TCL: Making a Name for Itself

The beginning of the 5G cycle is an opportunity for a brand reset

Chinese consumer electronics manufacturer TCL isn’t currently well known as a handset maker. To date, the company has primarily made phones under the Alcatel brand, thanks to a licensing agreement from a partnership formed in 2004 with France-based Alcatel. But TCL now has grand ambitions to establish a line of phones using its own name. Its showing at CES last week signalled that the company is serious about doing so, and the stars could be aligned for at least partial success.

In addition to Alcatel-branded handsets, TCL makes phones using other labels such as BlackBerry and Palm. However, the majority of its sales volumes have come from feature phones and Android smartphones under its Alcatel umbrella. The Alcatel name, which is somewhat ironically now owned by Nokia after the Finnish company acquired Alcatel-Lucent in 2016, has become recognized for smartphones and tablets that offer value for money. TCL is now preparing to go further, with a range of more premium products using its own brand.

At CES last week, TCL showed its ambition of being an innovator in the smartphone business, looking to take advantage of two major and converging industry trends: 5G and foldable devices. TCL is also exploiting the fact that it has become a major TV brand in many markets, challenging LG, Samsung and Sony with mid-tier TVs that often match rival devices on specifications.

TCL claims to be the world’s second-largest TV maker in terms of product shipments, meaning that its TVs already sit in tens of millions of homes worldwide. But it’s difficult to say how much of an advantage this really is. We can point to LG and Sony to counter this logic: these two companies are synonymous with quality TV hardware, but both have struggled in the smartphone business.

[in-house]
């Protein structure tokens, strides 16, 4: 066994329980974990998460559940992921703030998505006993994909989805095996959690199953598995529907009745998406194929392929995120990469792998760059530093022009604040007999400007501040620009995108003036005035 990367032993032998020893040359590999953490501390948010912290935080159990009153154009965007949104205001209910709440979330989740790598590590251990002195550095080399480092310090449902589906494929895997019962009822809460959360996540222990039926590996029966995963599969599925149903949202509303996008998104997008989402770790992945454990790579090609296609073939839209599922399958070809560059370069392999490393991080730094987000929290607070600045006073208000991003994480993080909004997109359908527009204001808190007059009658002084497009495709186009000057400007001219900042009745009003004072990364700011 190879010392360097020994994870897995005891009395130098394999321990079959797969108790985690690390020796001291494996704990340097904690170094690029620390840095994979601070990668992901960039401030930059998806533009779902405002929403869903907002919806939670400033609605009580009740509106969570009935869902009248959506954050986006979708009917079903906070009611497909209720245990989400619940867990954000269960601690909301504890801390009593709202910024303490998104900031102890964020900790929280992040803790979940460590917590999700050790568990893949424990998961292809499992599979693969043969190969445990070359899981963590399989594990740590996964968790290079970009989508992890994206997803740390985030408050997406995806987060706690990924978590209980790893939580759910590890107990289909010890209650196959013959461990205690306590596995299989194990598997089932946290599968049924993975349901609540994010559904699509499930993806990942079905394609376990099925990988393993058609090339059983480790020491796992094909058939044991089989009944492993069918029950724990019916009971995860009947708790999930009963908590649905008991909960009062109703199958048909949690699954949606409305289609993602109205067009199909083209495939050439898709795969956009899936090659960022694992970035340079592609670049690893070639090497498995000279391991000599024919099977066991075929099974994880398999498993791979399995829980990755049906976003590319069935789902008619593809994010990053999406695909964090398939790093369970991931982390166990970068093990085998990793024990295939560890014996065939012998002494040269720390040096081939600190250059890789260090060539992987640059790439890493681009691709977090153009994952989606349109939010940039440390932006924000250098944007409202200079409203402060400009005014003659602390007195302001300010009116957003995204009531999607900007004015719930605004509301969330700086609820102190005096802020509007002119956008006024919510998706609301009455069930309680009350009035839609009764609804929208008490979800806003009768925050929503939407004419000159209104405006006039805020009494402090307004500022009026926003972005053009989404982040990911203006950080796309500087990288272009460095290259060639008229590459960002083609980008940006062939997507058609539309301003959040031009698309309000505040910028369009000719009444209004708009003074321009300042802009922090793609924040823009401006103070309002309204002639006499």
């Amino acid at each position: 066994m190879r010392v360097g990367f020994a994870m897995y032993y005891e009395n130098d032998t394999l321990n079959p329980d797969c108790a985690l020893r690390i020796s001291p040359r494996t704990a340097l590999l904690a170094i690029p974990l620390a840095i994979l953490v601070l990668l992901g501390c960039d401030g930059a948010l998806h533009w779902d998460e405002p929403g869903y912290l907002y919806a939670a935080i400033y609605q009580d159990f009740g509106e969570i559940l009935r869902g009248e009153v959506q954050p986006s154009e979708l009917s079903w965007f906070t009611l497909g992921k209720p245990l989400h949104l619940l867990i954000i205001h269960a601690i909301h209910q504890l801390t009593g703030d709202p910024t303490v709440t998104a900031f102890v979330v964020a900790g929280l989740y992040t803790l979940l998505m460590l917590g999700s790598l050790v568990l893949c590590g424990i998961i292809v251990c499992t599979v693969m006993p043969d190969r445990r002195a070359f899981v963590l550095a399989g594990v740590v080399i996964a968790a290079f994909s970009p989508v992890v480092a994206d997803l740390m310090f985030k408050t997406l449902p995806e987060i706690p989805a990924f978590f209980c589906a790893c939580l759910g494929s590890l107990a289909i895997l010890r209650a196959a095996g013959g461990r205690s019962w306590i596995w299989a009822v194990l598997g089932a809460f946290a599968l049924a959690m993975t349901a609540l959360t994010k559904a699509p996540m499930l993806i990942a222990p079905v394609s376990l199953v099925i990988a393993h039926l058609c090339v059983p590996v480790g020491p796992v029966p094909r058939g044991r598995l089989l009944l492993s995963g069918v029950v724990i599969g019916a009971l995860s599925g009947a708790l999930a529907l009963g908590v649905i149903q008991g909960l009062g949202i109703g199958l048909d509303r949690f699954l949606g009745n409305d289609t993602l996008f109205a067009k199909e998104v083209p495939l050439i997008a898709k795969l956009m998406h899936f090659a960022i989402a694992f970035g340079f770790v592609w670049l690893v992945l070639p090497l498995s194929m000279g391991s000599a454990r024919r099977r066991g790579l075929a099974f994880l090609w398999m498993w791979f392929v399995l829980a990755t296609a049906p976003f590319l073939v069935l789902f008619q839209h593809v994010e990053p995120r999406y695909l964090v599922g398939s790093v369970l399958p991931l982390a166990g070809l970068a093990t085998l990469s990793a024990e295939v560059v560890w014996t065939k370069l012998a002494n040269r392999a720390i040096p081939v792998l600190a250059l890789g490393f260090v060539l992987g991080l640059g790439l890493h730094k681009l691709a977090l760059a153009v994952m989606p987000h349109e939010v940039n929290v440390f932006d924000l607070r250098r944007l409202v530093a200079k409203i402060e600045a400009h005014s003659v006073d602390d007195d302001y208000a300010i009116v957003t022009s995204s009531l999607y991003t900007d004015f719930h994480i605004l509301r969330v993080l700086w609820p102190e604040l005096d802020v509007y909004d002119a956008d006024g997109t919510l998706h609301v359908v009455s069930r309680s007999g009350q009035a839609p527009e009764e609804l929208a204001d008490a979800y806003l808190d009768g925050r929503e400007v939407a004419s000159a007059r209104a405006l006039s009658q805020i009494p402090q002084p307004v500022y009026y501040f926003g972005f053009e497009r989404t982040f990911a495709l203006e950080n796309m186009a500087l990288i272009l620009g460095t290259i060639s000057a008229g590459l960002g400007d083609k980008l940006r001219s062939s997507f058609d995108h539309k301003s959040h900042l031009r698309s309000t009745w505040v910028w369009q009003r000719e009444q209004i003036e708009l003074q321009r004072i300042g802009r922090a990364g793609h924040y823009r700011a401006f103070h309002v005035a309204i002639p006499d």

Nonetheless, we expect TCL to make a serious push in the coming year, particularly with 5G smartphones, where it has already committed to deliver products that will cost less than $500. Operators around the globe have been spending billions on spectrum and on building out their 5G networks, and need affordable devices to hasten a return on this investment.

TCL’s Alcatel phones are mainly popular in prepaid and SIM-free segments where consumers look for value for money rather than brand recognition. With the unveiling of its TCL 10 portfolio last week, the company is looking to force change in the market and move into a more premium space compared with its Alcatel positioning (see CES 2020: Monday 6 January). Its TCL 10 5G smartphone is based on Qualcomm’s 765 chipset, a platform designed to bring value to 5G devices. It might not be the ultimate 5G smartphone, but it will deliver a competitively priced device built on proven technology from Qualcomm.

TCL seems to be realistic about its fortunes. This provide a reassuring contrast to LeTV, a Chinese company that wanted to change the make-up of the US telecommunication industry in a matter of months with new business models, but failed spectacularly. TCL appears patient and cautious and has the advantage of being part of a larger company that makes components, including displays, which are used in its TVs and mobile phones.

During 2020, we expect to see the arrival of a growing number of TCL-branded smartphones. These products could appeal to mobile subscribers around the world that are eager to get into the next generation of connectivity without experiencing “sticker shock”.

TCL is seeking to make a name for itself in the smartphone world in 2020 and appears to have all the parts in place to do so.

At CES 2020, our Chief of Research, Ben Wood, attended the TCL press conference and was able to have a short interview with Jason Gerdon, TCL’s Head of Global Communications and Strategy, shown in the short video below.